Prospects for place-based climate change adaptation: An exploration of place, vulnerability and collaborative planning in Churchill, Manitoba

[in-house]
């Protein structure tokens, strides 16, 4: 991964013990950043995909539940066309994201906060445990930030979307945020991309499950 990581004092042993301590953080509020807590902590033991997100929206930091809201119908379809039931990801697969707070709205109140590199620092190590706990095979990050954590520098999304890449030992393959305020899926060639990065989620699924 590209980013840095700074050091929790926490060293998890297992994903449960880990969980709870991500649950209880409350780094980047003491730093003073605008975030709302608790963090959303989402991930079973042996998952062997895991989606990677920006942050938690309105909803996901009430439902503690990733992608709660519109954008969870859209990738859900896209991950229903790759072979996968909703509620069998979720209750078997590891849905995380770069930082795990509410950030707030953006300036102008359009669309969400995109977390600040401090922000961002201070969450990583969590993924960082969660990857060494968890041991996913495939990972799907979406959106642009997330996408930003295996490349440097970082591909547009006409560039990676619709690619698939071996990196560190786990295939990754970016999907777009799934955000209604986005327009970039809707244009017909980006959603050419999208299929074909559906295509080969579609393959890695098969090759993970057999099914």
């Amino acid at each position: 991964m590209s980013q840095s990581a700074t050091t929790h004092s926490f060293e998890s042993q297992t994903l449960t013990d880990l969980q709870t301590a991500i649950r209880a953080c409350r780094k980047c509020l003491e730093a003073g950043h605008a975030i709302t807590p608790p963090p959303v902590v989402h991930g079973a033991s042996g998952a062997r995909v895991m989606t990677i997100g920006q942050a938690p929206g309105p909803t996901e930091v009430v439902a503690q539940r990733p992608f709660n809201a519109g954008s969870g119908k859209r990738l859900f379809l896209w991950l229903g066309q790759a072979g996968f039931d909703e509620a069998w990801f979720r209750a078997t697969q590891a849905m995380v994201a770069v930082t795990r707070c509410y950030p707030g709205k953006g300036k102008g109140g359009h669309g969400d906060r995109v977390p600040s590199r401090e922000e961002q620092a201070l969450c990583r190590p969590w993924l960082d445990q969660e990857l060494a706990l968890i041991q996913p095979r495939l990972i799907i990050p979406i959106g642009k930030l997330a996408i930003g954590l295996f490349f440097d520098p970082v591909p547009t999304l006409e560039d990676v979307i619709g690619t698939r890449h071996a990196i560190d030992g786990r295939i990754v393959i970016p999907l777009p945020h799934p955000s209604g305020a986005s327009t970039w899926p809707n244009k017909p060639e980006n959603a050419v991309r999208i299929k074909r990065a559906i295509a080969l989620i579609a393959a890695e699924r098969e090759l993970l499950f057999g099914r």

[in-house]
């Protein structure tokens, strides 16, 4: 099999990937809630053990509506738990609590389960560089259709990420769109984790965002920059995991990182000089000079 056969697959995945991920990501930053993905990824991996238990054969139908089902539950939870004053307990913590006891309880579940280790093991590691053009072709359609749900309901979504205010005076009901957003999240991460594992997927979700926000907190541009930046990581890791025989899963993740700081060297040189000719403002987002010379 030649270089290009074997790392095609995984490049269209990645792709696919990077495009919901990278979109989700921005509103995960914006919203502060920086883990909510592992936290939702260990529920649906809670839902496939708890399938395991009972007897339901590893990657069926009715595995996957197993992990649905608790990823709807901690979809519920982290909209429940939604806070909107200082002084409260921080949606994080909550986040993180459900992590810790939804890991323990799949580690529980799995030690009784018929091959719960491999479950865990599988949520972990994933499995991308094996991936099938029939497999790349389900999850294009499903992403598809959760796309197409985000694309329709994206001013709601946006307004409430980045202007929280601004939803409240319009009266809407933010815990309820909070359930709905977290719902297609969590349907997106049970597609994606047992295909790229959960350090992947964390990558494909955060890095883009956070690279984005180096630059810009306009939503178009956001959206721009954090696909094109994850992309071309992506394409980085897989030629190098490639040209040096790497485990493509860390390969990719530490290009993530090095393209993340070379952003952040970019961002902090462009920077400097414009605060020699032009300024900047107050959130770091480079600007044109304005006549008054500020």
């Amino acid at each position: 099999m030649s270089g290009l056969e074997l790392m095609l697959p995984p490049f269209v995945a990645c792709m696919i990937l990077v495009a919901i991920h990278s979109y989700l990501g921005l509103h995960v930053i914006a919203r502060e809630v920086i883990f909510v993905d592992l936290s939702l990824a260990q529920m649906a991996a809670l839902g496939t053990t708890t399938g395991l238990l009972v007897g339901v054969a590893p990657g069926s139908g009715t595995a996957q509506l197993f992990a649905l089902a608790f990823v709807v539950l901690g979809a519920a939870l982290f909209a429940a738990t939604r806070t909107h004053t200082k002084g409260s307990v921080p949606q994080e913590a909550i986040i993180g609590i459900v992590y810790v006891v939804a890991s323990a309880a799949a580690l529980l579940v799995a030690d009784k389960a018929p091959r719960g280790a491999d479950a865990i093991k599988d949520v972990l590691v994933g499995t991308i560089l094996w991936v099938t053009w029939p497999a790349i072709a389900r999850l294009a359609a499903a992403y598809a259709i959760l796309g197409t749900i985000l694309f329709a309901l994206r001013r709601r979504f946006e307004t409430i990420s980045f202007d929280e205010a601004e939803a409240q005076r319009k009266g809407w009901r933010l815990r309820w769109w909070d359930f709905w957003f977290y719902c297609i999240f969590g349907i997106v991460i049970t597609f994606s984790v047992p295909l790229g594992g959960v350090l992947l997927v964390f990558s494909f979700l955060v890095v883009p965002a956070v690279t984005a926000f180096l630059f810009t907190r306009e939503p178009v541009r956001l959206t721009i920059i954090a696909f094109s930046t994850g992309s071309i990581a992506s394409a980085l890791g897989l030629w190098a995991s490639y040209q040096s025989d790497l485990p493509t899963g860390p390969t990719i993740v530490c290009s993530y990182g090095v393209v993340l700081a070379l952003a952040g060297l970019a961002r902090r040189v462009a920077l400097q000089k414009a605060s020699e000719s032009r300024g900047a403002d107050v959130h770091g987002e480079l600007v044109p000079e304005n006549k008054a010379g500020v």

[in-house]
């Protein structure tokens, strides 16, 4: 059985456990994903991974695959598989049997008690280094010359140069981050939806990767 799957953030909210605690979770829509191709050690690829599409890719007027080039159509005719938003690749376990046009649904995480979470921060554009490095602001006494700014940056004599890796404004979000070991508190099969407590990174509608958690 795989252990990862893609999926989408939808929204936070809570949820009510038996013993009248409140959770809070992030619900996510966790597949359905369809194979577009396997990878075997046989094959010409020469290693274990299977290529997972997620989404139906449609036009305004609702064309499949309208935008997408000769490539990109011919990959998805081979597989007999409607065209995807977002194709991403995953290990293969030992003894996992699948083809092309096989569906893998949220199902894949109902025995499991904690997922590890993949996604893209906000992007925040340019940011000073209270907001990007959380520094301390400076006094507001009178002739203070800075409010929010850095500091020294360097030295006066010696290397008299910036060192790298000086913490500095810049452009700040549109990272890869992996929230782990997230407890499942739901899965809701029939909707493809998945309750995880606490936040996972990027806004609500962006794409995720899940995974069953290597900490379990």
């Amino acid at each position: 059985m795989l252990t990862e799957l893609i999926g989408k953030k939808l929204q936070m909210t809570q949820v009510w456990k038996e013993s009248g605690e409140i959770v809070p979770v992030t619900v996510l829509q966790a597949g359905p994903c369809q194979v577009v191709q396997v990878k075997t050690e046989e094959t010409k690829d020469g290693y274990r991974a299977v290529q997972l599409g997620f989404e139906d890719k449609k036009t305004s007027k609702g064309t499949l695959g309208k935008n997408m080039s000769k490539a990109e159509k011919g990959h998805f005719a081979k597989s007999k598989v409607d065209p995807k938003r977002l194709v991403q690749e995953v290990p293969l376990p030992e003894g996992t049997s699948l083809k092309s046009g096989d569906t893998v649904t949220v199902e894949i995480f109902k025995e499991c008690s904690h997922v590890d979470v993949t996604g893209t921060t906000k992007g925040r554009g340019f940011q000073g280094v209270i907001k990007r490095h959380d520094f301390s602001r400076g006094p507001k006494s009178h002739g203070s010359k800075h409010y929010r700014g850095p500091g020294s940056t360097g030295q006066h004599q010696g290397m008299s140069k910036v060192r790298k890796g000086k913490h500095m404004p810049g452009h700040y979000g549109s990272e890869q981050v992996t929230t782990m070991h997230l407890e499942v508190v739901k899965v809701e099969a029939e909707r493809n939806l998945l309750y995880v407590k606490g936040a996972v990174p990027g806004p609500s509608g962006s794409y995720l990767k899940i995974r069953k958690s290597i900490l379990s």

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The need to plan for climate change is an emerging reality for Canadian communities. Impacts like flooding or changes in the formation of sea ice have already contributed to significant financial and social disruptions in many cities, towns, and regions. In response, a growing number of municipalities have adopted climate change adaptation plans that lay out a pathway to prepare for such events. It is typical for such planning efforts to recognize that local economies, elements of the built environment, and the ecosystems that support them are vulnerable to climate change impacts. However, these plans often fail to examine how intangible socio-psychological dimensions of community life might condition these vulnerabilities. They also typically do not ask whether experiential aspects of community life like local values or identity might also be vulnerable, or explore the potential consequences of their disruption. Accordingly, this thesis argues that there may be a blind spot in dominant approaches to adaptation planning that is exposing communities to unforeseen risks. It also questions whether current planning efforts will be sufficient to buffer against disruptions to the many foundations of community life that are not captured in the rational calculus of climate change adaptation practice. Churchill, Manitoba is examined as a case study of the potential for a place-based approach to climate change adaptation planning. When conceptualized as a bond between a person and a particular landscape, the place perspective offers a vehicle for incorporating local values and identity into adaptation planning processes. Place provides a language that is familiar to the planning profession, and that is also conducive to community engagement. That said, results from a community survey (n= 51) demonstrate that inaction in the face of acknowledged climate change impacts can persist even in the presence of strong place connections. When place is considered more broadly through the lens of mobility, a potential explanation for this finding emerges. Results of a structural equation model show that visitors’ (n= 306) place identity and sense of nature relatedness shape the desire to consume vulnerable landscapes (i.e., a last chance tourism motivation). At the same time, in-depth community interviews (n= 24) conducted as part of grounded theory show that manifestations of power and mobility influence the place bonding process and condition the belief that an active citizenry has no legitimate role in shaping a community’s climate future. This thesis illustrates how processes that financially exploit a community’s place identity can condition community vulnerability and constrain options for community adaptation planning. It also challenges the dominant notion that the primary benefit of the place perspective is encouraging individual behavioural change through place protective action. From a critical place perspective, an equally important role is probing how mobility and power condition a state of collective inefficacy, and exploring how place might provide a point of connection for resistance and collaborative change.